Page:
You might not know what a boat tail is yet, but you may already have fired a bullet with one. Rifle ammunition doesn’t always mention its boat tail bullets on its box, and bottom of the bullet itself is concealed by the shell casing. So what is a boat tail, and why care about a feature you could completely ignore?

What is a Boat Tail Bullet?

A boat tail bullet side by side with a flat base bullet

A boat tail bullet (left) next to a flat base FMJ round.

Whereas a normal rifle bullet has straight sides that end in a flat base, a boat tail bullet has sides that taper inward toward the base. The “boat tail” name describes it well because it looks like the stern of a sailboat. That shape benefits a bullet in the same way that it does a boat: by reducing drag.

Advantages of Boat Tails

Looking through a rifle scope down range

A boat tail raises a bullet’s ballistic coefficient. That’s essentially a number that reflects how well an object overcomes air resistance.

A bullet with a high ballistic coefficient offers four key advantages:

1. Flatter trajectory
2. Higher velocity downrange
3. Greater energy downrange
4. Less susceptibility to wind interference

Because the feature makes a bullet a little more accurate at long range, it is only found in rifle rounds.

Common Boat Tail Ammo Types

There are three common types of boat tail bullets:

Range Training: The full metal jacket boat tail (FMJBT) bullet is commonly used for target practice. It’s in every sense a classic bullet with a gilding metal jacket over a lead core that is exposed at the base — with the addition of a boat tail for better accuracy.

Competitive Shooting: Hollow point boat tail (HPBT) and open tip match (OTM) bullets tend to confuse people. That’s because they have a nose cavity, which is typically a feature that lets a bullet expand during penetration. An HPBT or OTM only has a nose cavity because its core was poured in through that opening while it was still molten. This process not only creates a more uniform boat tail than an FMJBT, but also an evenly distributed core for greater rotational stability.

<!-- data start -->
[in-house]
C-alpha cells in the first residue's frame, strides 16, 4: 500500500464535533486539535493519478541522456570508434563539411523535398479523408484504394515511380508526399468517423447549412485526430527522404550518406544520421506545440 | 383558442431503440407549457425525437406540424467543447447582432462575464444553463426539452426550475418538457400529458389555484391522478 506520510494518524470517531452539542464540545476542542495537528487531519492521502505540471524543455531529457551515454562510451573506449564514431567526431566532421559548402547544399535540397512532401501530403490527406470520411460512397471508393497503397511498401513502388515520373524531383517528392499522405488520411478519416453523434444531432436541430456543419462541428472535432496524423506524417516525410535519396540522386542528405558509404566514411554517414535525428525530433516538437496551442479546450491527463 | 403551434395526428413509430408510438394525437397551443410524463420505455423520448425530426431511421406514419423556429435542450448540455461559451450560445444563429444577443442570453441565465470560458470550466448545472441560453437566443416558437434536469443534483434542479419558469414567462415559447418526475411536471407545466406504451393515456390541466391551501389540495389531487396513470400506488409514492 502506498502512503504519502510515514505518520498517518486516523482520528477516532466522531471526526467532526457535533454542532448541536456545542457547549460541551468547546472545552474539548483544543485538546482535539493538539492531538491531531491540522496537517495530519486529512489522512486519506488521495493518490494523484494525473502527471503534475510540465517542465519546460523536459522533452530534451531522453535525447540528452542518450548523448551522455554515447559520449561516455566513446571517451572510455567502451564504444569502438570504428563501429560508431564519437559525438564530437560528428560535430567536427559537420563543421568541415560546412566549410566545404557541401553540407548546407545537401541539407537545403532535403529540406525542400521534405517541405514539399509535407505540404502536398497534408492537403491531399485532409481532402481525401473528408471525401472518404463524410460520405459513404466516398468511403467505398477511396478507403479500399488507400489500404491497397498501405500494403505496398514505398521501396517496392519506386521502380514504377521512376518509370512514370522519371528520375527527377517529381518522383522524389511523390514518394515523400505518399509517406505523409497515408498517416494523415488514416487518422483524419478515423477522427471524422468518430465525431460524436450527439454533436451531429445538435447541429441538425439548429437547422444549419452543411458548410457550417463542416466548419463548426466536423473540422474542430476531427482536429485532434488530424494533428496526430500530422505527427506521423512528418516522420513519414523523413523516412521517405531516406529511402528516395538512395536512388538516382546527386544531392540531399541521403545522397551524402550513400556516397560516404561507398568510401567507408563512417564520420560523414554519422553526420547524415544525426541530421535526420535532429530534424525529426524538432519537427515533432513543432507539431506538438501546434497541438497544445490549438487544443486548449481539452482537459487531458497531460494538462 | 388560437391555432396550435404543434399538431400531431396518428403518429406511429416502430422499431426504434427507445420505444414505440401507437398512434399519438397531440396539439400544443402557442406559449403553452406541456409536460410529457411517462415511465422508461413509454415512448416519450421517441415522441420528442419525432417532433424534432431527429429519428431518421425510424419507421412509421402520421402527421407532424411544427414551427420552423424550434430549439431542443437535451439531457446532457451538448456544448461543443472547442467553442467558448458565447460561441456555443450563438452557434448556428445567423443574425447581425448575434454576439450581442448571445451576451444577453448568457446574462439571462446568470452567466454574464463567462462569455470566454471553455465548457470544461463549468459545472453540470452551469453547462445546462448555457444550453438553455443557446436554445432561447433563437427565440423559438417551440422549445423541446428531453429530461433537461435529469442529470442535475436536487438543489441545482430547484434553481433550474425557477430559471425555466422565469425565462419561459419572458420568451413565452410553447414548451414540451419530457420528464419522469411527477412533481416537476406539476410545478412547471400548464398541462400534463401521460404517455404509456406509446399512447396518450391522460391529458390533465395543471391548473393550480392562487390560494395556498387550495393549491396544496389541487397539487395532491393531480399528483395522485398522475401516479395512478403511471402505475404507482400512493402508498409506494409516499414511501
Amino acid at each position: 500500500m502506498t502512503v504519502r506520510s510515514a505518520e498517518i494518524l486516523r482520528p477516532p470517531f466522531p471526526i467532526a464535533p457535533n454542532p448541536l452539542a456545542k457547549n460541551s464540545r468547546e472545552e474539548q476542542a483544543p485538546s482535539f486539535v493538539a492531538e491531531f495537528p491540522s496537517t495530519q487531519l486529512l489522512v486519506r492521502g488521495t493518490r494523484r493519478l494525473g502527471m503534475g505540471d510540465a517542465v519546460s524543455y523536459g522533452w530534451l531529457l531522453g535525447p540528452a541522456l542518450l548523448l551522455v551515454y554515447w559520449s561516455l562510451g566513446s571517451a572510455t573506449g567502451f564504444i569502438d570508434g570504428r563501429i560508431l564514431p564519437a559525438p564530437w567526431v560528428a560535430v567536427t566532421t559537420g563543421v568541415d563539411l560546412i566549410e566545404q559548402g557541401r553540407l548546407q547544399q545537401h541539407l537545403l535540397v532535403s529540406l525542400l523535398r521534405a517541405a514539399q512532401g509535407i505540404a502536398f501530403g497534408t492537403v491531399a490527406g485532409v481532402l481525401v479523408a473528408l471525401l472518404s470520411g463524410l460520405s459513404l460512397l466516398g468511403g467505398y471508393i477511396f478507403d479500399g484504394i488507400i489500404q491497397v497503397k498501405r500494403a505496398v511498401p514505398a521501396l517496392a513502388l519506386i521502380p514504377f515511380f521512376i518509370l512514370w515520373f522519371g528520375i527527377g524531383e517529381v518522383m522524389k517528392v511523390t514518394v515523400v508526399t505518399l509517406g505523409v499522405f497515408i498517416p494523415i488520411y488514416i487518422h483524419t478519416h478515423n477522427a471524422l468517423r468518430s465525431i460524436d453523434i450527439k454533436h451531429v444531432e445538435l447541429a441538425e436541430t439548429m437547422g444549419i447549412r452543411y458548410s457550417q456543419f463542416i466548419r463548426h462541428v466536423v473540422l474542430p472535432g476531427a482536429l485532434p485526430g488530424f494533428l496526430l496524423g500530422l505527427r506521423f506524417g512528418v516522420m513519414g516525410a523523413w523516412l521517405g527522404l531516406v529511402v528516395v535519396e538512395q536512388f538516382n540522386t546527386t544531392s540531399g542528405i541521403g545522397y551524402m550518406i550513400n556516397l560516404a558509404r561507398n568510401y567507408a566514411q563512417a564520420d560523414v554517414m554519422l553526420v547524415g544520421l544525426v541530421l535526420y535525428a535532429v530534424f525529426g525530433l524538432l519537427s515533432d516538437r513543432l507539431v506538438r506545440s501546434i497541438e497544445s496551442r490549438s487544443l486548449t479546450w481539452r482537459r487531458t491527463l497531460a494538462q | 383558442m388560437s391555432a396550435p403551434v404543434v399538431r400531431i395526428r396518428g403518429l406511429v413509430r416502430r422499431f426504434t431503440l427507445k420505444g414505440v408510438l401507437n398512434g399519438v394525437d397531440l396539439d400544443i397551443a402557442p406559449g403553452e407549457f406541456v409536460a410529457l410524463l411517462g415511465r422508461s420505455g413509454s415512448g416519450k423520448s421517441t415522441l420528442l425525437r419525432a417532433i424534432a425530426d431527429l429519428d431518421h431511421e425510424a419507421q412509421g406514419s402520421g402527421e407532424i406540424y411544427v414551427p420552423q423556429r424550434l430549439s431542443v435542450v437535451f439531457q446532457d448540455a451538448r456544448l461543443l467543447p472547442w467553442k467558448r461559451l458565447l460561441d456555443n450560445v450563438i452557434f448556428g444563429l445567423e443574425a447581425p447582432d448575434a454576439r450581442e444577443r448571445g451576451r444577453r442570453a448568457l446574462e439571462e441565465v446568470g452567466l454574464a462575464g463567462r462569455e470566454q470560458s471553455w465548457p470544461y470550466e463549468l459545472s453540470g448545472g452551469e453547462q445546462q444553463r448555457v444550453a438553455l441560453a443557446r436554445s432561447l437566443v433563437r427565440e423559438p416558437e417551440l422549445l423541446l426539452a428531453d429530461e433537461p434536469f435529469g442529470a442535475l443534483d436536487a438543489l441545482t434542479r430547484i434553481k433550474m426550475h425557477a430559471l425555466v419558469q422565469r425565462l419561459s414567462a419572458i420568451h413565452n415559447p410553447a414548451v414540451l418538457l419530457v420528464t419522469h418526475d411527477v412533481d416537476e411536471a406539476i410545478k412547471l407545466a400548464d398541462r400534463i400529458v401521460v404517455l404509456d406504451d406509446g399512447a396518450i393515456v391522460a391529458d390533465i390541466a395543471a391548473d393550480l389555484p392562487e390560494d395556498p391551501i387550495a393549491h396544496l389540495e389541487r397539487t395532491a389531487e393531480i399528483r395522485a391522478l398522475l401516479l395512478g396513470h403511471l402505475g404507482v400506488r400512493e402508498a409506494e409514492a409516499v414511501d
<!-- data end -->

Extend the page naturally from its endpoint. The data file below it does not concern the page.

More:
Hunting: The soft point boat tail (SPBT) bullet deforms and tumbles during penetration just like any other soft point should. Plastic-tipped hunting bullets, such as Nosler’s Ballistic Tip, often include boat tails but do not indicate as much in their brand names.

When rifle ammunition does show that it has boat tail bullets on its box, it’s to advertise that it offers better accuracy. If you see a rifle round with the word “Match” on its box, you can assume it has one.

This sums it up: Boat tails streamline a bullet so it can deliver a little better accuracy. If you’re setting out to become a long range shooter, the boat tail will give you an edge as you’re setting your sights on distant targets.